Local Girls Visit ‘Other’ San Marino on Vacation

By Sage Murthy and Jamie Haenisch
Special to the Outlook

Editor’s note: Sage Murthy and Jamie Haenisch of San Marino, 5th-graders at Valentine Elementary School, visited the Republic of San Marino on a trip to Europe with their families last summer. The girls wrote an article about their experience, which the Outlook is pleased to publish.

Did you know that there’s another San Marino out there? Well, there is. In the middle of Italy, there is a small country called San Marino. In fact, our city is named after it. That’s why we made it a point to visit San Marino this past summer when we were in Italy.
San Marino is one of three city-states in the world surrounded by a country. Although San Marino is known as a city-state, it is a country. It is the only surviving Italian microstate, and is the second-least-populated country in Europe. San Marino is also the world’s fifth-smallest country, and its residents claim it to be the world’s oldest surviving republic, since AD 301.
This charming city-state is a wonderful place to go for a vacation. We have a very interesting story that we would like to share with you.
We had booked two suites for one night in the Hotel Titano on top of the mountain in San Marino. The hotel suite was modern, had air conditioning, lush beds, a free-standing bathtub in the middle of a huge bathroom and amazing views all the way to the ocean. We both agree that of the whole vacation we had, the visit to San Marino was the best!
We recommend many things to do. First of all, you must see the castles, which are the main attraction (there are three, if you are wondering). The castles were built in medieval times. They were forts that protected San Marino from invaders. The forts held soldiers and weapons, such as cannons, swords and spears. Two of them are big, with walls, towers, a few rooms and courtyards, and one of them is a single tower, which can only reached by a long hiking trail.
Now, let’s get to the more modern part of the trip. Jamie saw a seriously creepy vampire museum (recommended if you’re not scared easily; not recommended if you are scared easily). It was filled with vampires, people without heads, people drinking blood and other poor victims caught by vampires. The statues were made out of wax, but their eyes seemed so real that Jamie’s brother ran out of the museum faster than you can say vampires.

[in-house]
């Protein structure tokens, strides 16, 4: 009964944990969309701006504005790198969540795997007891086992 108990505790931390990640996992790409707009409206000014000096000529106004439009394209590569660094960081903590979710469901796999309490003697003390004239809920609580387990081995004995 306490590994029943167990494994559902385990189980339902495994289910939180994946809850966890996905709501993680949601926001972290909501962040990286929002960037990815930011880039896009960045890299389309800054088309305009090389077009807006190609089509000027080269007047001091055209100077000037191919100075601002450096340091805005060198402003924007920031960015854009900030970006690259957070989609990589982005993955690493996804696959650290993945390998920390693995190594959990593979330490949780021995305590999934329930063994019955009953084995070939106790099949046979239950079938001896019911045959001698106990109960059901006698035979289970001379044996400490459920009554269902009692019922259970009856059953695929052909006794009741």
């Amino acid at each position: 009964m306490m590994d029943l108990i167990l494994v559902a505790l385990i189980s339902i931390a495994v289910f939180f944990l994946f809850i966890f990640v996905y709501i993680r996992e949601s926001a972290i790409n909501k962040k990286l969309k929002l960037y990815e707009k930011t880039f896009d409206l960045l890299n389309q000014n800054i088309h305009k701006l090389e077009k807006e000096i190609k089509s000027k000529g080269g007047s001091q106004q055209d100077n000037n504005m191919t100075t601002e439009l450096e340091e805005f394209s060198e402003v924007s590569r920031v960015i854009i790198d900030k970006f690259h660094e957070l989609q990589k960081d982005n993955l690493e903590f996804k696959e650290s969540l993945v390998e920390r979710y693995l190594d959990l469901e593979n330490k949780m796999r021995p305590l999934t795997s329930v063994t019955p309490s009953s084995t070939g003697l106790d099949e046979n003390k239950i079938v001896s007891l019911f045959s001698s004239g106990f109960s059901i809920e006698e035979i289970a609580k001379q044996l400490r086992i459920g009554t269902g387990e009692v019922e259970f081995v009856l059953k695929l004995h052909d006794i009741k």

On the way up to the castles at the top of the mountain, the walking street was lined with many shops on both sides, such as souvenir shops, clothing shops, cafes and restaurants. There were also some out-of-the-ordinary weapon shops. Yes, they sold all kinds of guns, swords, arrows, bows and crossbows. At one point, we walked into one of these shops and were rudely shoved out by the owner. She wagged her finger in our faces and told us to get out. We were offended because she treated us like 3-year-olds. Nevertheless, the people of San Marino are mostly friendly. They open humble shops and sell things for good prices.
After a long, fun day, when we were getting into our comfy beds, we heard music and saw colorful lights in the city. There was a DJ on the street playing loud music, and people were dancing in the street. We did not recognize the music, even though the songs were in English. One song kept repeating “D-I-S-C-O.” We didn’t find this annoying because it helped us fall asleep.
All in all, we conclude that our sister country is the best place to go for vacation. Well, all except the part where Jamie threw up on the way to San Marino. Yeah, that was bad. Heh, heh — now, remembering that makes us crack up.

Leave a Reply